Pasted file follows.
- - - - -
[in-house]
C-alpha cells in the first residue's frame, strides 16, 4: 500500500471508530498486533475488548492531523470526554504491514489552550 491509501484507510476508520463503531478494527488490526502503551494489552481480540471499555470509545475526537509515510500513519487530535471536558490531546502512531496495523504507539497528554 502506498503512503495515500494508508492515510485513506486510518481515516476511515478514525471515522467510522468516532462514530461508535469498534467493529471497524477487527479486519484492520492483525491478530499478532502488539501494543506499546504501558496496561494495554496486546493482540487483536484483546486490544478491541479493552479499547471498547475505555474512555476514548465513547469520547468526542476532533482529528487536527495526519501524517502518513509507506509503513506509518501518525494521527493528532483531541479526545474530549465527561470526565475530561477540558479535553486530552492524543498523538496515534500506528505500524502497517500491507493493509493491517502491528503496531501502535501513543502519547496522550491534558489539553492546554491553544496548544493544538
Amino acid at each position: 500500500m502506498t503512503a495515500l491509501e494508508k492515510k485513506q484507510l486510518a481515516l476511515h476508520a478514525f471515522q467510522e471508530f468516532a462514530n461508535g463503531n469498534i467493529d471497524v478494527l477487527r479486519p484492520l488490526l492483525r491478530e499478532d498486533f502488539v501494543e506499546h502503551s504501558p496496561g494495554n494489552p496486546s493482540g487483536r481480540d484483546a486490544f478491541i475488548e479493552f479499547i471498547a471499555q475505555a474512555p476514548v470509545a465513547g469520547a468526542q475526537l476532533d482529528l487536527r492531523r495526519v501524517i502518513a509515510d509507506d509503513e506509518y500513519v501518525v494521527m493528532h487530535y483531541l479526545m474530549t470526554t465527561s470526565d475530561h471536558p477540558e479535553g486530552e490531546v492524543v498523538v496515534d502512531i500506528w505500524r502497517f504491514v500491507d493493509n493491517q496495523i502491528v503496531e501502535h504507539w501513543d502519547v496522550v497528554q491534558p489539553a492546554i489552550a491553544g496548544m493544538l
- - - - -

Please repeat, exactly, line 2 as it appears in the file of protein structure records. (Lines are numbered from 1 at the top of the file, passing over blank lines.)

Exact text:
C-alpha cells in the first residue's frame, strides 16, 4: 500500500471508530498486533475488548492531523470526554504491514489552550 491509501484507510476508520463503531478494527488490526502503551494489552481480540471499555470509545475526537509515510500513519487530535471536558490531546502512531496495523504507539497528554 502506498503512503495515500494508508492515510485513506486510518481515516476511515478514525471515522467510522468516532462514530461508535469498534467493529471497524477487527479486519484492520492483525491478530499478532502488539501494543506499546504501558496496561494495554496486546493482540487483536484483546486490544478491541479493552479499547471498547475505555474512555476514548465513547469520547468526542476532533482529528487536527495526519501524517502518513509507506509503513506509518501518525494521527493528532483531541479526545474530549465527561470526565475530561477540558479535553486530552492524543498523538496515534500506528505500524502497517500491507493493509493491517502491528503496531501502535501513543502519547496522550491534558489539553492546554491553544496548544493544538